Monthly Archives: January 2013

Fracking Hell, Part V – Lucy’s Letter to Colorado Springs’ City Council


I couldn’t agree more.


First, an important message: as obsessed as I am with the horrible fracking situation in my beloved Colorado, and as much as I want to help, as much as I can, I’m taking a break from that subject on Flora’s Forum after this  post.  I need to get back to sharing good news here–about art, about wonder, about beauty on this good earth. That’s what this blog is about.

But before I switch gears, I had to do one more post.

This environmental issue is one of the biggest facing our country. There are many lies being told. And so much at stake.

I’d like to share a powerful letter from my friend Lucy. She’s spoken to people she knew as kids (she was their elementary school teacher) who are now dealing with a fracking nightmare.

She was going to give this speech in December, and then the vote was delayed to February 11th, 2013.

* * *

Letter to City Council

December 14, 2012

My name is Lucy Bell. I want to briefly talk about the development of the Bakken Shale formation in North Dakota.

Why would that be of interest in Colorado? The Bakken was first surveyed in 1995. They are roughly fifteen years ahead of where we are now. North Dakota is a window into our future, and while the economic boom captures headlines, the dark side is rarely reported.

In 2011 I made a pilgrimage to New Town, North Dakota, located on the Fort Berthold Indian reservation, fifty years after I began my teaching career there. My intention was to look up my first graders, now 56 years old. It was an unforgettable experience, but a surprise I had not anticipated was the vast change in the area, now dominated by huge trucks and tankers hauling sand, water, and chemicals to hundreds of drilling sites.

That led to my investigation into fracking.

Last week I read an article by the Food and Environment Reporting Network, published in Nation magazine that reports on the Schilke ranch near Williston in the Bakken formation of western North Dakota. Their cattle, healthy before fracking began, are now dying . Many calves are born dead. The cattle have swollen legs, infections and their tails have dropped off.

A big market existed for Jacki Schilke’s black Angus beef, but she’s no longer selling it or eating it. Since fracking began on thirty-two oil and gas wells within a three-mile radius of her ranch, Jacki, too, has developed health problems, diagnosed as neurotoxic damage.

Air testing revealed elevated levels of benzene, methane, cholorform, butane, propane, toluene, and xylene. Also arsenic and other heavy metals. Even her vegetables are not safe to eat.

I immediately thought of two of my students I’d met, both ranchers not far from the Schilke ranch. We’d renewed our acquaintance at a restaurant in Killdeer, North Dakota. I laughed when they pulled out their wallets and had as many pictures of their heifers as they did of their kids.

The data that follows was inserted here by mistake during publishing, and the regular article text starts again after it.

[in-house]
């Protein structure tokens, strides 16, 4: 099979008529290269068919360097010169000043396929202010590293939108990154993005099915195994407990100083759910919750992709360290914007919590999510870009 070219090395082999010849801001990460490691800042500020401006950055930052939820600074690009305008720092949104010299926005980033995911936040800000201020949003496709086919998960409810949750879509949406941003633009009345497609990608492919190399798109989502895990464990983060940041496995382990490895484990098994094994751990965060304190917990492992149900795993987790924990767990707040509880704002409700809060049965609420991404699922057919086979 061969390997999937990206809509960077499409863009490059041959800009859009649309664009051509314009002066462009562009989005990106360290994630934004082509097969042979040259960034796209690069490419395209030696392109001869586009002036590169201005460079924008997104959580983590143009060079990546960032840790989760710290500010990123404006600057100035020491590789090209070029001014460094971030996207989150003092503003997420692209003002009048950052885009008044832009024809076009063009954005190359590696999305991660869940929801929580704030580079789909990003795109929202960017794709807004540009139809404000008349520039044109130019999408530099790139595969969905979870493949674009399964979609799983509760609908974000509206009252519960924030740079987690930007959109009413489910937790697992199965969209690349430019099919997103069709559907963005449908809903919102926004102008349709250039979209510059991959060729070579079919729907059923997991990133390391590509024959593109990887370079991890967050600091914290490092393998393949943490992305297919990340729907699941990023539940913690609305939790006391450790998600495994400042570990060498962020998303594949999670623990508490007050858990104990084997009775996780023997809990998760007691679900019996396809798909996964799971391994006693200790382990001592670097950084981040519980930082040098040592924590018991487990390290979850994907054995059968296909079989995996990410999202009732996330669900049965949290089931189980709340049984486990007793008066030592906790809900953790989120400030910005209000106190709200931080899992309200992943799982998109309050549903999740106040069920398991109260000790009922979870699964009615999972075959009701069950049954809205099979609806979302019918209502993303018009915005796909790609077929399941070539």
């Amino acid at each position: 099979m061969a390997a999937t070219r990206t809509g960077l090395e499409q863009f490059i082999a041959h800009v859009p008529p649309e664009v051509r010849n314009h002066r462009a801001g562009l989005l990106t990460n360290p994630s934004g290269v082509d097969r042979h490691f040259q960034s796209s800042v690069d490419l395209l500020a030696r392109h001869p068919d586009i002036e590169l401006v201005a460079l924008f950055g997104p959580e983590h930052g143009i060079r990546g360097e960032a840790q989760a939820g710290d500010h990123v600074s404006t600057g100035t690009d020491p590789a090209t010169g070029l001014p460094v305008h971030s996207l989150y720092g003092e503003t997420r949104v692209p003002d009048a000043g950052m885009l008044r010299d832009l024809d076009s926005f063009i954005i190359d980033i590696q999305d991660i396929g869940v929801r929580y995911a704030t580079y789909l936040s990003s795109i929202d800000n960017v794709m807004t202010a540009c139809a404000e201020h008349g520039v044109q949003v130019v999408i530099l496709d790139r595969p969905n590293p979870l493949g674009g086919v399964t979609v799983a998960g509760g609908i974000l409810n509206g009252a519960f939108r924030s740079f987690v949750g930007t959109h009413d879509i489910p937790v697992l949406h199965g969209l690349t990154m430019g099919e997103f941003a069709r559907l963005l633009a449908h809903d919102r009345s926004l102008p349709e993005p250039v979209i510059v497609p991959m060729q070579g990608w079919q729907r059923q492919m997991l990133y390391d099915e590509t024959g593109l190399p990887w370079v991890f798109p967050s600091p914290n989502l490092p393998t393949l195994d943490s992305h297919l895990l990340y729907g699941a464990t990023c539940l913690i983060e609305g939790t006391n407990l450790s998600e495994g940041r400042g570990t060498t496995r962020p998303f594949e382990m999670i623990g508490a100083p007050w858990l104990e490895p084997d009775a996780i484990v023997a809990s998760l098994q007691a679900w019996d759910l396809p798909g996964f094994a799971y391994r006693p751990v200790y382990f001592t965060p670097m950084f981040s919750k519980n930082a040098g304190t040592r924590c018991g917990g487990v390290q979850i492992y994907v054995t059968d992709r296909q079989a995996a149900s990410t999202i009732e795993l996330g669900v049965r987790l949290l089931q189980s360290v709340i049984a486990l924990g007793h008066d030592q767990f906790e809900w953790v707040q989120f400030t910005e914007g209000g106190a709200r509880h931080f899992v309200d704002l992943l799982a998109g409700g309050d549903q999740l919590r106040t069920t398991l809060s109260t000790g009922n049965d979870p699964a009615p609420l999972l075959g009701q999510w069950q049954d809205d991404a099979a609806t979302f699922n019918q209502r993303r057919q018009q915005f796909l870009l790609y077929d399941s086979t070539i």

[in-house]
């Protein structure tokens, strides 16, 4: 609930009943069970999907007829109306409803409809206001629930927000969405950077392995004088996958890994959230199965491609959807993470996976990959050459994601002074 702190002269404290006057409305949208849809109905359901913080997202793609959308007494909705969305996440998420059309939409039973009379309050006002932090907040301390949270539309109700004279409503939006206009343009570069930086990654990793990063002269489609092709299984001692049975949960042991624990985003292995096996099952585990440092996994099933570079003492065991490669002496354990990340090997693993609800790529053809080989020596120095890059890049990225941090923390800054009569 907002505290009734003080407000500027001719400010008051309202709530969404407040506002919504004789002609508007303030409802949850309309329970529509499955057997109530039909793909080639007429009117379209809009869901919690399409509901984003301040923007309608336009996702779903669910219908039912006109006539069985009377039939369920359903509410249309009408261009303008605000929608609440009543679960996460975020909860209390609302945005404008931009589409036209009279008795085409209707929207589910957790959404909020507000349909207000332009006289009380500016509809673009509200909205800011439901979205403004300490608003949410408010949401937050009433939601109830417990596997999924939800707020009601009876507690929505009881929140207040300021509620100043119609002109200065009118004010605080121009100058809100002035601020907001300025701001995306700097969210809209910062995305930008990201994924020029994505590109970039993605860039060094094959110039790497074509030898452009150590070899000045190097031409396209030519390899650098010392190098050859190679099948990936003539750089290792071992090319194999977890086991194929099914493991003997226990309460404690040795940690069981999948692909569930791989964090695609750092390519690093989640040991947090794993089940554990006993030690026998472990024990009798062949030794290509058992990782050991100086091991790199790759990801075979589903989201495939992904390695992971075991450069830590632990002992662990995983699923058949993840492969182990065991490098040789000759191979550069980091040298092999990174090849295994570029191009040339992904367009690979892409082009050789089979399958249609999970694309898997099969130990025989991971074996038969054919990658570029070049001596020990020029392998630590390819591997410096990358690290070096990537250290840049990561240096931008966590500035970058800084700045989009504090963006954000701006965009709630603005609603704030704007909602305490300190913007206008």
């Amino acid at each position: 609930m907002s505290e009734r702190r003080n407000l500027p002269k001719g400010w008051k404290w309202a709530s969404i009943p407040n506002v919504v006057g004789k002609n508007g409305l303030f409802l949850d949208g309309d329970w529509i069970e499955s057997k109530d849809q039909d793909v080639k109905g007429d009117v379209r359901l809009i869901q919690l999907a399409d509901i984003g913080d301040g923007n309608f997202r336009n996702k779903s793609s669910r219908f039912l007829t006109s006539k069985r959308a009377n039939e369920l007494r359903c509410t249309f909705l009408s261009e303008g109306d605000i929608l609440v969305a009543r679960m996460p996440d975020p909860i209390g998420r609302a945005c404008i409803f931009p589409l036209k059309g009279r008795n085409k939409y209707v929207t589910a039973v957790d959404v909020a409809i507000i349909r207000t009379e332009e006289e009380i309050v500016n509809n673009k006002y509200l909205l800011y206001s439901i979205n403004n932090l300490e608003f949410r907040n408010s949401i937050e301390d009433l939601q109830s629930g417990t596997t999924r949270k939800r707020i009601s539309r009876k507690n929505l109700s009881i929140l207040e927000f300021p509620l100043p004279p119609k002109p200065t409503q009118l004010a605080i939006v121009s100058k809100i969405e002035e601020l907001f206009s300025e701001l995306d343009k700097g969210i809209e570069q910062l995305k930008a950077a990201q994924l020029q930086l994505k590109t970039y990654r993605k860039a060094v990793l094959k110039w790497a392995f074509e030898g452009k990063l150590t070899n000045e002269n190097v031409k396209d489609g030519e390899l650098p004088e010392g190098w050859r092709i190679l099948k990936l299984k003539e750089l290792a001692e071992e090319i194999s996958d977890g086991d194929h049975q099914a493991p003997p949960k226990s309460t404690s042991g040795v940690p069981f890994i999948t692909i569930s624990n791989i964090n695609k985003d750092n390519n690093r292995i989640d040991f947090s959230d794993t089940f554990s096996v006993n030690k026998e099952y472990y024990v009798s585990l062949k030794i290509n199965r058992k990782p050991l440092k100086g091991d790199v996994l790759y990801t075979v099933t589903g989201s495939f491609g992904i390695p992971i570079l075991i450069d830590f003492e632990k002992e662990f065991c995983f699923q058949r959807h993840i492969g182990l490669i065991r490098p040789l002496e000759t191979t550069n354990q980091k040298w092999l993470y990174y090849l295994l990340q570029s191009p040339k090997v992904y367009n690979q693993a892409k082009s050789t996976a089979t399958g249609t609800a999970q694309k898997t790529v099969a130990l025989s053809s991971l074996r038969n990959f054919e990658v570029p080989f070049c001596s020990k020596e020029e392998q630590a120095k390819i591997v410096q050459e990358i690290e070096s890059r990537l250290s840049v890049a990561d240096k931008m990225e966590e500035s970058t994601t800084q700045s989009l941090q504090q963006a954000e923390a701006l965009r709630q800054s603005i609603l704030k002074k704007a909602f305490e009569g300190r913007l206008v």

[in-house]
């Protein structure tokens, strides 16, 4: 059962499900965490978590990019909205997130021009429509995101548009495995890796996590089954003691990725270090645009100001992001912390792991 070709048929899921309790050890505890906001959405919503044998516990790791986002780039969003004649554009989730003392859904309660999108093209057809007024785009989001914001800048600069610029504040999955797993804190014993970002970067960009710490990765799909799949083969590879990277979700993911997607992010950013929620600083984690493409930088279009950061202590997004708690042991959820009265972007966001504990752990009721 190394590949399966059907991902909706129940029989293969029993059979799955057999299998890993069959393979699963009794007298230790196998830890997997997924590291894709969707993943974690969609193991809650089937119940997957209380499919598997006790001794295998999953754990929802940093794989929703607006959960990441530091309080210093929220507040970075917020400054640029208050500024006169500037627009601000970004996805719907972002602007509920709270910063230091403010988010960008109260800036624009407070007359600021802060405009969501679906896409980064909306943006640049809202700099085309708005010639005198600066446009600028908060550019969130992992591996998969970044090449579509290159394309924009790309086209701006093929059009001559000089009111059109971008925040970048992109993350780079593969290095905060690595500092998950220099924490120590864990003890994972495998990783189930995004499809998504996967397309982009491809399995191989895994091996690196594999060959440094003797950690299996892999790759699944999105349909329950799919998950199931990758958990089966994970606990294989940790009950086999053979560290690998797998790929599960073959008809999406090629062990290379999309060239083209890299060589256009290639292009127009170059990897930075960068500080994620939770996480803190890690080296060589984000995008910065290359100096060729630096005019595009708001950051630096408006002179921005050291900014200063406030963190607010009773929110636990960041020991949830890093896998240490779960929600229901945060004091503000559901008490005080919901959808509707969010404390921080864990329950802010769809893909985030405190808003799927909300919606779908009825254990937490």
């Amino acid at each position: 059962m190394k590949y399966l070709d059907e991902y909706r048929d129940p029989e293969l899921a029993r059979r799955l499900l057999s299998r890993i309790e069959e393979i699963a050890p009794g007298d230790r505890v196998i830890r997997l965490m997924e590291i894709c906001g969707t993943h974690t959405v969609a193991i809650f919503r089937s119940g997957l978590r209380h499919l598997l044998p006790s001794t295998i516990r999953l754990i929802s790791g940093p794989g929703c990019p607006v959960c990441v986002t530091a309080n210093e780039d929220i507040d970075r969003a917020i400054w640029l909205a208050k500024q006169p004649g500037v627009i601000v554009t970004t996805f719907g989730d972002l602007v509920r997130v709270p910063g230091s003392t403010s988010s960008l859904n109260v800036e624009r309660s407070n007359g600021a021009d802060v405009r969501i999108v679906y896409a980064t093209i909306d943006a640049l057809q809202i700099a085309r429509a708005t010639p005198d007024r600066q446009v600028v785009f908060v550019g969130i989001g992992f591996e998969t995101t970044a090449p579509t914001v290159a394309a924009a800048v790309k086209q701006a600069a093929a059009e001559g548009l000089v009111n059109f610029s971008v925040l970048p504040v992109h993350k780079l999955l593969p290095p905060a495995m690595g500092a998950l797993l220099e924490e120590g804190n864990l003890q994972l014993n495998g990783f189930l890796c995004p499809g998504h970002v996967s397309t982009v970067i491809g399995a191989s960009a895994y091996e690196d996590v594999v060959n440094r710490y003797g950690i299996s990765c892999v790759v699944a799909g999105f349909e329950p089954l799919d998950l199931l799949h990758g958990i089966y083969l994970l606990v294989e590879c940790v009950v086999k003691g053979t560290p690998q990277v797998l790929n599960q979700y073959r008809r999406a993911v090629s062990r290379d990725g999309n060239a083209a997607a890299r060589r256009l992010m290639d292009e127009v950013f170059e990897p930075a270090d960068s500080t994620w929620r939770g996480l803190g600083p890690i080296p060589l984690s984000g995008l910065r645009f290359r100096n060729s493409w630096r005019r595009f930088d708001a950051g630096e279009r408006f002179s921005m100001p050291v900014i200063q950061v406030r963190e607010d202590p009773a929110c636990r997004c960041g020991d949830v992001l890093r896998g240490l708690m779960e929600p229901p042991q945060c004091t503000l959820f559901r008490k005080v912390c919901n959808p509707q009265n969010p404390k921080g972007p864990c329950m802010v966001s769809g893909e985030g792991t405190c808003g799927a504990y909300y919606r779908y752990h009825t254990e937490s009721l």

I called Annie* hoping she’d tell me that story was hyped and things weren’t that bad. Wrong! When she began talking, I heard the same story I’d heard from people in the documentaries Gasland and Split Estate. She and her husband signed with an oil company, which has not kept their share of the bargain. Numerous violations including the destruction of a dam on their property were ignored or inadequately repaired. When they went for help to the state, they were told “It’s not our jurisdiction , see your lawyer.”

A creek runs through the whole area. It has turned neighbor against neighbor as the oil company drains off the water and drills water wells. Fracking takes 3-5 million gallons for each well, and the drillers are desperate for water. Landowners are not treated equally—there is an atmosphere of suspicion and distrust.

I asked Annie if she had seen the Schilke article. She said someone anonymously placed it where she works. People are afraid to anger the oil company because they may have to pay back money they no longer have.

Then Annie addressed a topic that sounded like it came from Ken Burns’ latest PBS special on The Dust Bowl. She said, “The worst thing is the dust. It’s constant.”(from

trucks going to the fracking sites.) “It’s in the air. It’s all over everything. It never goes away.” I told her that an autopsy of the Schilke cattle had shown they died of dust pneumonia, the same thing that killed people during the Dust Bowl.

Two points I want to leave you with:

1. We need clean air, clean water and clean soil to produce safe food.

2. Water is our most precious resource. The oil companies suck it up wherever they can get it. When the water comes back to the surface after fracking, it is poisoned. Forever. It is industrial waste that has to be stored somewhere—another problem. No form of life can exist on this planet without clean water.


*Name changed to protect privacy

* * *

The next City Council meeting is on February 12th at 1 p.m. My personal opinion: the public needs to raise holy hell.

To send them a letter, or to get more information so you can attend this meeting, go here.

1 Comment

Filed under Garden Writers We Love